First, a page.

UN Human Rights warns of possible increase of political violence in South Sudan
AUTHOR: Chuol Jany | PUBLISHED: February 11, 2022
Ms. Yasmin Sooka, Chairperson of the United Nations Commission on Human Rights in South Sudan
The UN human rights commission says the plan election is a severe risk of fueling violence and polarization if the permanent constitution and electoral laws are not in place before the election.
After concluding their ninth visit to the country from 7 to 12 February, the commission raised deep concern.
The commission’s chairperson, Ms. Yasmin Sooka, met with senior government ministers and officials, members of civil society, survivors of human rights violations and abuses, including sexual violence, religious leaders, entities monitoring the 2018 revitalized peace Agreement.
She says the lack of progress in implementing key provisions of the revitalized agreement contributes to the persistent insecurity and impunity in human rights violations.
“Violence at subnational level remains pervasive and is characterized by displacement, and gross human rights violations including sexual violence.”
She says Yei is a case where soldiers waiting to be part of a unified national force are poorly resourced and prey on the population.
Sooka told the reporters during a news briefing in Juba that critical elements involving security sector reform, constitutional and electoral reform, and transitional justice are yet to be addressed.
“Most South Sudanese the commission spoke to express their desire for political leadership to secure peace and justice, for which the agreement provides a roadmap. All of these outstanding issues impact the human rights situation in the country,” said Sooka.
UN Human Rights Commissioner Mr. Barney Afako expressed the need to establish transitional justice mechanism to address the human rights situation in the country.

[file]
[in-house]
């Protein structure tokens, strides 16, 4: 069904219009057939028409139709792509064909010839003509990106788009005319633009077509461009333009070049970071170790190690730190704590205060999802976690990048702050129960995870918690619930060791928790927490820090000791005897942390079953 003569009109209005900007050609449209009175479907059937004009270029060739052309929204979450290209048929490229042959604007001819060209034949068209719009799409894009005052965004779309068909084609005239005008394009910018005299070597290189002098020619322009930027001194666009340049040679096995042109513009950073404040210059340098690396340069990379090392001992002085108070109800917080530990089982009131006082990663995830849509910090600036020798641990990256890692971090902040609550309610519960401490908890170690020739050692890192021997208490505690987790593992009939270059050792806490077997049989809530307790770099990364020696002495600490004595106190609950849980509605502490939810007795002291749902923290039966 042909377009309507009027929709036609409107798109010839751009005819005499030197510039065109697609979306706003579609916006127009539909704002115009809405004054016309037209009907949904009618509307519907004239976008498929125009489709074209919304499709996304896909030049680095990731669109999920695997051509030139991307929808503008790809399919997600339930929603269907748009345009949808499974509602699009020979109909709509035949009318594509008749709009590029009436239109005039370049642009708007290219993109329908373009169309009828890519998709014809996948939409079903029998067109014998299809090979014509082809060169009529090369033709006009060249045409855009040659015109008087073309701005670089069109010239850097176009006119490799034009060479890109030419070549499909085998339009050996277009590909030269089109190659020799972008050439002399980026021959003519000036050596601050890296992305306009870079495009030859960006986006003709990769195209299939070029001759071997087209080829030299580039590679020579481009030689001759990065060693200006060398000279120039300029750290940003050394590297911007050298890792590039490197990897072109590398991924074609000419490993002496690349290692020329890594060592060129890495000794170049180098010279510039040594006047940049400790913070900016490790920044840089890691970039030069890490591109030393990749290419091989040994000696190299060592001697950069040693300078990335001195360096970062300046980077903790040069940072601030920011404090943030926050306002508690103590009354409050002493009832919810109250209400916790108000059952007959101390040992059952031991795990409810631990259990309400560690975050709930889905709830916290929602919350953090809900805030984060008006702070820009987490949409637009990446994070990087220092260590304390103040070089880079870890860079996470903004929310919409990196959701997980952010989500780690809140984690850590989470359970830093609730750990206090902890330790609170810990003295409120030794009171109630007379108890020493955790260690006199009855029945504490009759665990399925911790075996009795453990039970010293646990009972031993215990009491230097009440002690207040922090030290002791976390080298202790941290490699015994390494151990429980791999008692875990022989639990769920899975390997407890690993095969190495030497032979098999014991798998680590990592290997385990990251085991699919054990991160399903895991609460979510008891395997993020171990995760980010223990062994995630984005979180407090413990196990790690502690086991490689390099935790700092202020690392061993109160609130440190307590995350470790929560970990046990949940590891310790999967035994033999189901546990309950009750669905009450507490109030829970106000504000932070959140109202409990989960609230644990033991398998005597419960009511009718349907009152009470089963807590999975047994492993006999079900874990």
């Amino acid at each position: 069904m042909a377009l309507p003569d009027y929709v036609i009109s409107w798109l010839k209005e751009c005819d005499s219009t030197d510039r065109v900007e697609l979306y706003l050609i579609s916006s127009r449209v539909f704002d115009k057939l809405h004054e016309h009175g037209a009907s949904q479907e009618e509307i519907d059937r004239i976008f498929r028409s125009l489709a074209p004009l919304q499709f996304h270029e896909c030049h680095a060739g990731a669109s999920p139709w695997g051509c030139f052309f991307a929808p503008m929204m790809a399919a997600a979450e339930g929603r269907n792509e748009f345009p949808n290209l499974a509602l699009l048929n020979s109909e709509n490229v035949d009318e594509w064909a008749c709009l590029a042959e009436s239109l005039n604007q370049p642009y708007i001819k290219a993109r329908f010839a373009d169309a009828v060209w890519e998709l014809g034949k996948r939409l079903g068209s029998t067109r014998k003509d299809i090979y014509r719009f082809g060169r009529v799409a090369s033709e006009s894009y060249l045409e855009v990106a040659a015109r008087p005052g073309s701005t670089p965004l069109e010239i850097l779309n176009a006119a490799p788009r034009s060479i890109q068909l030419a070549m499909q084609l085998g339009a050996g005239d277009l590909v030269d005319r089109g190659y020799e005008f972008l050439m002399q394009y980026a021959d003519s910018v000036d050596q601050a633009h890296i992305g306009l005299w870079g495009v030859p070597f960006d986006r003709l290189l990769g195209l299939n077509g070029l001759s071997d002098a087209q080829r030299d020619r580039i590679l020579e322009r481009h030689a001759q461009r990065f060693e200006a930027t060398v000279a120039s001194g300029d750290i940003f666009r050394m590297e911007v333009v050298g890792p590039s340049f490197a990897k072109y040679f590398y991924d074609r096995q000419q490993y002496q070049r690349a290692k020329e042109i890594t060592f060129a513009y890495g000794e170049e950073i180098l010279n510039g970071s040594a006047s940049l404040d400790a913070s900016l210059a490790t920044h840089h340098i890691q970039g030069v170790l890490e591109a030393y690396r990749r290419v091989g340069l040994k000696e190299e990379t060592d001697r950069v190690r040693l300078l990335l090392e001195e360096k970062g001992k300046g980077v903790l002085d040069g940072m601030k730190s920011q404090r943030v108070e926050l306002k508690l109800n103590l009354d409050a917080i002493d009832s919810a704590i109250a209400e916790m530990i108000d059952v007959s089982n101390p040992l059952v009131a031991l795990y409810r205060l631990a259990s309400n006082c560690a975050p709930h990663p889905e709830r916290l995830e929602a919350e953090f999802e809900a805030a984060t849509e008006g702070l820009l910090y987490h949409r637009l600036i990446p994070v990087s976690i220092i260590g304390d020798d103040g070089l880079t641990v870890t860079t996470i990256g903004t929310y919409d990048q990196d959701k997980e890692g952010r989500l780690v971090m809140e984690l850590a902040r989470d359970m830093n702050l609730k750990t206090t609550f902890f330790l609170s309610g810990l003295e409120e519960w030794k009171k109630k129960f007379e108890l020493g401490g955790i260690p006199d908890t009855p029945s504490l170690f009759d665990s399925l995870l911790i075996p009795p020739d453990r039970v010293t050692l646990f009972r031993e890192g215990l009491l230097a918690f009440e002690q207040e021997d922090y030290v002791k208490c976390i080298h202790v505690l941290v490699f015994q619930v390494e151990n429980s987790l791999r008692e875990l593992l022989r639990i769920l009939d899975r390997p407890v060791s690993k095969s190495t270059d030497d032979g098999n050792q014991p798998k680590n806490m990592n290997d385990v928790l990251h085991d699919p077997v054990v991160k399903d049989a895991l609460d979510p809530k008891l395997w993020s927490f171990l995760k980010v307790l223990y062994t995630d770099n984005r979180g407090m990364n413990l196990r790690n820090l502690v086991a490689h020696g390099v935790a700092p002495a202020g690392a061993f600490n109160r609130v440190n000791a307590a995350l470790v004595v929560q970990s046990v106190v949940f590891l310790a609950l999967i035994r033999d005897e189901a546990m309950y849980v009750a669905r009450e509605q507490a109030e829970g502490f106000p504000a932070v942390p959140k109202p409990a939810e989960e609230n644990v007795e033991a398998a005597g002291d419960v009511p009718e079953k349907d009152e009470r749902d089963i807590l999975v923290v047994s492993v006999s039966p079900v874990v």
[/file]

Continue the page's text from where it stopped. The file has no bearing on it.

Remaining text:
He says they are ready to fully support the implementation of Chapter V of the peace agreement, building on the recommendations of the joint workshop the Commission convened in Nairobi, Kenya, in December 2021.
Afako added that it is essential to look beyond the electoral moment given the delays to develop a constitution on which elections would be based.
“One key task would be the mapping of electoral constituencies. A bigger question looms regarding the system that people will be voting for, given the absence of a permanent constitution, and the present lack of clarity on how the sequencing of elections and constitution-making is to intersect”.
He called on the government to address the outstanding tasks, including the permanent constitution, upon which the future political system will be based on the interest of South Sudanese.
The commissioners held a press conference on Friday, 11 February, in Juba. The commission will present its report on the human rights situation in South Sudan to the UN Human Rights Council in March 2022, in Geneva.
The UN Commission on Human Rights in South Sudan is an independent body mandated by the UN Human Rights Council. It was first established in March 2016.